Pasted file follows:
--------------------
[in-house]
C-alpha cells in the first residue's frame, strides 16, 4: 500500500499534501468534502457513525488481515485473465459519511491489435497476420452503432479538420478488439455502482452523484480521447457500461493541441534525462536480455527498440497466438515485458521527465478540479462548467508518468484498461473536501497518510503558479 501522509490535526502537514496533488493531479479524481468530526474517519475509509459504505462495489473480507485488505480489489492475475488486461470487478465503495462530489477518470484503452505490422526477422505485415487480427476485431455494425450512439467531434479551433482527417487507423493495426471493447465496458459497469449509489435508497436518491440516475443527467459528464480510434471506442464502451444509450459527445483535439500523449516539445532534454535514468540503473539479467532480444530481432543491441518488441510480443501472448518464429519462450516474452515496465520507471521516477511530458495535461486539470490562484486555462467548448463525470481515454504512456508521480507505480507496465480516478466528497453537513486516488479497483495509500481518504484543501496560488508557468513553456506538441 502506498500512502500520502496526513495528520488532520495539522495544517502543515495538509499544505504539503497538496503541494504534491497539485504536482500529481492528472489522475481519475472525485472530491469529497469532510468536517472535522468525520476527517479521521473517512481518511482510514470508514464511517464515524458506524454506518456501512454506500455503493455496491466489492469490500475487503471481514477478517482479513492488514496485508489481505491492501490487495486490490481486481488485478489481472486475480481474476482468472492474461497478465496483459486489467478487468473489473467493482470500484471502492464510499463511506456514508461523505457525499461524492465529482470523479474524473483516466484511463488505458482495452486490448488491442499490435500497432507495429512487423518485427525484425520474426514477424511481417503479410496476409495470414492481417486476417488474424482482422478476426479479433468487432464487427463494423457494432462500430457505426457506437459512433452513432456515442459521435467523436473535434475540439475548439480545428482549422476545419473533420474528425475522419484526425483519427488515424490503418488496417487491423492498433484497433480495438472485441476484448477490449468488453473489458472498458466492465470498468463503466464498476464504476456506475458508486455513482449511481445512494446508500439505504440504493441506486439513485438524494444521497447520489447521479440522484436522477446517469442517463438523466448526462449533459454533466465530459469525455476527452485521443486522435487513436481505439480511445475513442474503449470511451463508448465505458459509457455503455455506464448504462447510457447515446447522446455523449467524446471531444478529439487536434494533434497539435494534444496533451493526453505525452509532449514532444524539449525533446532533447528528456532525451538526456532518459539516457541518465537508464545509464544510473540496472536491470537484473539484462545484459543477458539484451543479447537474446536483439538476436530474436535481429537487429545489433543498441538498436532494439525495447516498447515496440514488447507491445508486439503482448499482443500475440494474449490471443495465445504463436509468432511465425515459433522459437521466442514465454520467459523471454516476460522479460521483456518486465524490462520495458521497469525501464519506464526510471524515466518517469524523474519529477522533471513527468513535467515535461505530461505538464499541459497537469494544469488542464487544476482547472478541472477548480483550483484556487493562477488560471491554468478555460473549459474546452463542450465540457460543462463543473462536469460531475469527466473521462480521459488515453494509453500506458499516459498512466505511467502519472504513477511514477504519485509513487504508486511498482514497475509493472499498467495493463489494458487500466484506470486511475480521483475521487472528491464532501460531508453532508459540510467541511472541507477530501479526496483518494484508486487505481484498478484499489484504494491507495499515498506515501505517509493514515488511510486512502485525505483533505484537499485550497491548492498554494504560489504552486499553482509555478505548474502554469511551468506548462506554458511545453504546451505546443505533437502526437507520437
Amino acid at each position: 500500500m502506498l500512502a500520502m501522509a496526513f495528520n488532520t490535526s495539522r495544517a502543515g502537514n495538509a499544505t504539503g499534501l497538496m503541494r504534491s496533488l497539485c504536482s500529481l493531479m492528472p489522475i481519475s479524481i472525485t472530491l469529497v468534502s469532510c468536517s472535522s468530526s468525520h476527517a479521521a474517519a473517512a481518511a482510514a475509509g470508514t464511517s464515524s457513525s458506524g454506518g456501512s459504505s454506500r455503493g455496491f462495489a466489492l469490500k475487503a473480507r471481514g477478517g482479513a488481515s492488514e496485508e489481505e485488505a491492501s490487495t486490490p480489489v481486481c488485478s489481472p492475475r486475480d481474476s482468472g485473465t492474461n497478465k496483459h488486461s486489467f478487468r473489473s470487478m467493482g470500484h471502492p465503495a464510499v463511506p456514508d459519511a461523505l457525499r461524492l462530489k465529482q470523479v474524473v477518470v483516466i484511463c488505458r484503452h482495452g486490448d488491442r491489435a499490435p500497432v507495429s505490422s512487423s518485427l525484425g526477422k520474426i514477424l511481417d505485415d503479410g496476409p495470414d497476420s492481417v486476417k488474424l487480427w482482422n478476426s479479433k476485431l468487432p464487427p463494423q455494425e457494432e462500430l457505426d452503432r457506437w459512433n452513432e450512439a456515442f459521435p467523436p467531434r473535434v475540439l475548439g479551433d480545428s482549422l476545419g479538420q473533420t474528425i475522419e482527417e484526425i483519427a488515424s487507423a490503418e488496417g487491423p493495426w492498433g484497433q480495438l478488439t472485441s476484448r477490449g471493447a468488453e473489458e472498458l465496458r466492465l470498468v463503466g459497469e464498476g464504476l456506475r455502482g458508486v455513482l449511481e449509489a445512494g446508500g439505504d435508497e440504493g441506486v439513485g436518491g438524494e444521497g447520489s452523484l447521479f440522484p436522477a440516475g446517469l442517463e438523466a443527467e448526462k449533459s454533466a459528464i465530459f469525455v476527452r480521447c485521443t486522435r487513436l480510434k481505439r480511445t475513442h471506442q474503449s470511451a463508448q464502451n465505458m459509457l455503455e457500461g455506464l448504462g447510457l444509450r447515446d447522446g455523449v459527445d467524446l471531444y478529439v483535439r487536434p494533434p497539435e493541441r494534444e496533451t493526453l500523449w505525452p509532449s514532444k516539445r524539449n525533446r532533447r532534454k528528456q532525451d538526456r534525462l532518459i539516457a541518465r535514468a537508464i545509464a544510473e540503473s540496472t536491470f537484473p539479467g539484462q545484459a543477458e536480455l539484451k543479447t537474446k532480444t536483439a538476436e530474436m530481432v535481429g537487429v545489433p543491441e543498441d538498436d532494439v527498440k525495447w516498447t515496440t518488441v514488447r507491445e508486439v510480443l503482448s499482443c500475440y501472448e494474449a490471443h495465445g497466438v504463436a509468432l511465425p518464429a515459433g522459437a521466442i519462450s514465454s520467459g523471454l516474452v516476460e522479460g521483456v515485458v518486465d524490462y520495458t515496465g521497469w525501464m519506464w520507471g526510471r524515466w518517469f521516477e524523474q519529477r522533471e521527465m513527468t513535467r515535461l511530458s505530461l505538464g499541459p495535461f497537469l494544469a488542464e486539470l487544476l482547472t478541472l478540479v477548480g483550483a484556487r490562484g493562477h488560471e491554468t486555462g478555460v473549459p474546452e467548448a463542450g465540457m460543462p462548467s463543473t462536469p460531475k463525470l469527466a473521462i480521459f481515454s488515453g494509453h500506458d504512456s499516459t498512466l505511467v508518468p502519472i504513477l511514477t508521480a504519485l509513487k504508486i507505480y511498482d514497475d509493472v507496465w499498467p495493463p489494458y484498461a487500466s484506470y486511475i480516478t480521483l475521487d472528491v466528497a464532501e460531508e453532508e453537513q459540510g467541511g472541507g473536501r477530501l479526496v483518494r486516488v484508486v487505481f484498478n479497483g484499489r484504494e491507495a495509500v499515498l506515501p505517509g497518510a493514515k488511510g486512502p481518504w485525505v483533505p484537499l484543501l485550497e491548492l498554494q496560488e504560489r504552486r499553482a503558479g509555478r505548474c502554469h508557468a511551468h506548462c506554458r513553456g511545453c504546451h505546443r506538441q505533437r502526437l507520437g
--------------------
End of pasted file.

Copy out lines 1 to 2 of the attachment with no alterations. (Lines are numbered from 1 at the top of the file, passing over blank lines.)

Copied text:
[in-house]
C-alpha cells in the first residue's frame, strides 16, 4: 500500500499534501468534502457513525488481515485473465459519511491489435497476420452503432479538420478488439455502482452523484480521447457500461493541441534525462536480455527498440497466438515485458521527465478540479462548467508518468484498461473536501497518510503558479 501522509490535526502537514496533488493531479479524481468530526474517519475509509459504505462495489473480507485488505480489489492475475488486461470487478465503495462530489477518470484503452505490422526477422505485415487480427476485431455494425450512439467531434479551433482527417487507423493495426471493447465496458459497469449509489435508497436518491440516475443527467459528464480510434471506442464502451444509450459527445483535439500523449516539445532534454535514468540503473539479467532480444530481432543491441518488441510480443501472448518464429519462450516474452515496465520507471521516477511530458495535461486539470490562484486555462467548448463525470481515454504512456508521480507505480507496465480516478466528497453537513486516488479497483495509500481518504484543501496560488508557468513553456506538441 502506498500512502500520502496526513495528520488532520495539522495544517502543515495538509499544505504539503497538496503541494504534491497539485504536482500529481492528472489522475481519475472525485472530491469529497469532510468536517472535522468525520476527517479521521473517512481518511482510514470508514464511517464515524458506524454506518456501512454506500455503493455496491466489492469490500475487503471481514477478517482479513492488514496485508489481505491492501490487495486490490481486481488485478489481472486475480481474476482468472492474461497478465496483459486489467478487468473489473467493482470500484471502492464510499463511506456514508461523505457525499461524492465529482470523479474524473483516466484511463488505458482495452486490448488491442499490435500497432507495429512487423518485427525484425520474426514477424511481417503479410496476409495470414492481417486476417488474424482482422478476426479479433468487432464487427463494423457494432462500430457505426457506437459512433452513432456515442459521435467523436473535434475540439475548439480545428482549422476545419473533420474528425475522419484526425483519427488515424490503418488496417487491423492498433484497433480495438472485441476484448477490449468488453473489458472498458466492465470498468463503466464498476464504476456506475458508486455513482449511481445512494446508500439505504440504493441506486439513485438524494444521497447520489447521479440522484436522477446517469442517463438523466448526462449533459454533466465530459469525455476527452485521443486522435487513436481505439480511445475513442474503449470511451463508448465505458459509457455503455455506464448504462447510457447515446447522446455523449467524446471531444478529439487536434494533434497539435494534444496533451493526453505525452509532449514532444524539449525533446532533447528528456532525451538526456532518459539516457541518465537508464545509464544510473540496472536491470537484473539484462545484459543477458539484451543479447537474446536483439538476436530474436535481429537487429545489433543498441538498436532494439525495447516498447515496440514488447507491445508486439503482448499482443500475440494474449490471443495465445504463436509468432511465425515459433522459437521466442514465454520467459523471454516476460522479460521483456518486465524490462520495458521497469525501464519506464526510471524515466518517469524523474519529477522533471513527468513535467515535461505530461505538464499541459497537469494544469488542464487544476482547472478541472477548480483550483484556487493562477488560471491554468478555460473549459474546452463542450465540457460543462463543473462536469460531475469527466473521462480521459488515453494509453500506458499516459498512466505511467502519472504513477511514477504519485509513487504508486511498482514497475509493472499498467495493463489494458487500466484506470486511475480521483475521487472528491464532501460531508453532508459540510467541511472541507477530501479526496483518494484508486487505481484498478484499489484504494491507495499515498506515501505517509493514515488511510486512502485525505483533505484537499485550497491548492498554494504560489504552486499553482509555478505548474502554469511551468506548462506554458511545453504546451505546443505533437502526437507520437